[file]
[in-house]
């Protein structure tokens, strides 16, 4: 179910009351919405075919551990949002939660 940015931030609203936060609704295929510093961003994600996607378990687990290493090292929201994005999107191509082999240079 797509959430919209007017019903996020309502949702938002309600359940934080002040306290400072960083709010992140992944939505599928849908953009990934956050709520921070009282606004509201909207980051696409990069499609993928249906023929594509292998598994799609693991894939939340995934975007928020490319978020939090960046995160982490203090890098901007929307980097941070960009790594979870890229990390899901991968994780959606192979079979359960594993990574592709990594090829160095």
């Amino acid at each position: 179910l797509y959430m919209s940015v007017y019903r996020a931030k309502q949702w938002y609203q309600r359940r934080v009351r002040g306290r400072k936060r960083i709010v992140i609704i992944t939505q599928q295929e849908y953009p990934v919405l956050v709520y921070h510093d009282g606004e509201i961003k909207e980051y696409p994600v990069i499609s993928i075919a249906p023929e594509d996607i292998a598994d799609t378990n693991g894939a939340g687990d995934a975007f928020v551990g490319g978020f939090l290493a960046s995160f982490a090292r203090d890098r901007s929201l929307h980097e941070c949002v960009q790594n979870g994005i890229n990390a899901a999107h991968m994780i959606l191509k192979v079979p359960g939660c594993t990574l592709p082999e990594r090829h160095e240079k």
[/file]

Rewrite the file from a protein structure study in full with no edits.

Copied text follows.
[in-house]
């Protein structure tokens, strides 16, 4: 179910009351919405075919551990949002939660 940015931030609203936060609704295929510093961003994600996607378990687990290493090292929201994005999107191509082999240079 797509959430919209007017019903996020309502949702938002309600359940934080002040306290400072960083709010992140992944939505599928849908953009990934956050709520921070009282606004509201909207980051696409990069499609993928249906023929594509292998598994799609693991894939939340995934975007928020490319978020939090960046995160982490203090890098901007929307980097941070960009790594979870890229990390899901991968994780959606192979079979359960594993990574592709990594090829160095």
């Amino acid at each position: 179910l797509y959430m919209s940015v007017y019903r996020a931030k309502q949702w938002y609203q309600r359940r934080v009351r002040g306290r400072k936060r960083i709010v992140i609704i992944t939505q599928q295929e849908y953009p990934v919405l956050v709520y921070h510093d009282g606004e509201i961003k909207e980051y696409p994600v990069i499609s993928i075919a249906p023929e594509d996607i292998a598994d799609t378990n693991g894939a939340g687990d995934a975007f928020v551990g490319g978020f939090l290493a960046s995160f982490a090292r203090d890098r901007s929201l929307h980097e941070c949002v960009q790594n979870g994005i890229n990390a899901a999107h991968m994780i959606l191509k192979v079979p359960g939660c594993t990574l592709p082999e990594r090829h160095e240079k």